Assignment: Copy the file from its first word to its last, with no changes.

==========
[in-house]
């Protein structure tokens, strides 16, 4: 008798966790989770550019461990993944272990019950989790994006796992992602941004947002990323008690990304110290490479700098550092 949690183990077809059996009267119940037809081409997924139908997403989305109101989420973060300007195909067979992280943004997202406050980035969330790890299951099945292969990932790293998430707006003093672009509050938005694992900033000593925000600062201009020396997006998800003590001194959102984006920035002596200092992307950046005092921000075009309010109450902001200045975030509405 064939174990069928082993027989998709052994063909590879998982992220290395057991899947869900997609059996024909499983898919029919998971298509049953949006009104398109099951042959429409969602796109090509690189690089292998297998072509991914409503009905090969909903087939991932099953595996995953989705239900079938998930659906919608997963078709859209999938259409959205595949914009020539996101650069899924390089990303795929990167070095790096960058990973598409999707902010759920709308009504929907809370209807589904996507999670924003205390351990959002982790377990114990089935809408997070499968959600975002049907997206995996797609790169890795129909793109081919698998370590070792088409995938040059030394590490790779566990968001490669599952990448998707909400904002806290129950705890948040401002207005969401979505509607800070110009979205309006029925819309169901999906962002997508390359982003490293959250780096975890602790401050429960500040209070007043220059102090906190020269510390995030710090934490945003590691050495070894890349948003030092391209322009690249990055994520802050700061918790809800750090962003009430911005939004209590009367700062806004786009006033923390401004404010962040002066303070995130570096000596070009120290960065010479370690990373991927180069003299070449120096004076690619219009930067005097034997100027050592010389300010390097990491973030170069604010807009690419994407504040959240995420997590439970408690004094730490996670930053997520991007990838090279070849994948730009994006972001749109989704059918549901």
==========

[in-house]
């Protein structure tokens, strides 16, 4: 008798966790989770550019461990993944272990019950989790994006796992992602941004947002990323008690990304110290490479700098550092 949690183990077809059996009267119940037809081409997924139908997403989305109101989420973060300007195909067979992280943004997202406050980035969330790890299951099945292969990932790293998430707006003093672009509050938005694992900033000593925000600062201009020396997006998800003590001194959102984006920035002596200092992307950046005092921000075009309010109450902001200045975030509405 064939174990069928082993027989998709052994063909590879998982992220290395057991899947869900997609059996024909499983898919029919998971298509049953949006009104398109099951042959429409969602796109090509690189690089292998297998072509991914409503009905090969909903087939991932099953595996995953989705239900079938998930659906919608997963078709859209999938259409959205595949914009020539996101650069899924390089990303795929990167070095790096960058990973598409999707902010759920709308009504929907809370209807589904996507999670924003205390351990959002982790377990114990089935809408997070499968959600975002049907997206995996797609790169890795129909793109081919698998370590070792088409995938040059030394590490790779566990968001490669599952990448998707909400904002806290129950705890948040401002207005969401979505509607800070110009979205309006029925819309169901999906962002997508390359982003490293959250780096975890602790401050429960500040209070007043220059102090906190020269510390995030710090934490945003590691050495070894890349948003030092391209322009690249990055994520802050700061918790809800750090962003009430911005939004209590009367700062806004786009006033923390401004404010962040002066303070995130570096000596070009120290960065010479370690990373991927180069003299070449120096004076690619219009930067005097034997100027050592010389300010390097990491973030170069604010807009690419994407504040959240995420997590439970408690004094730490996670930053997520991007990838090279070849994948730009994006972001749109989704059918549901």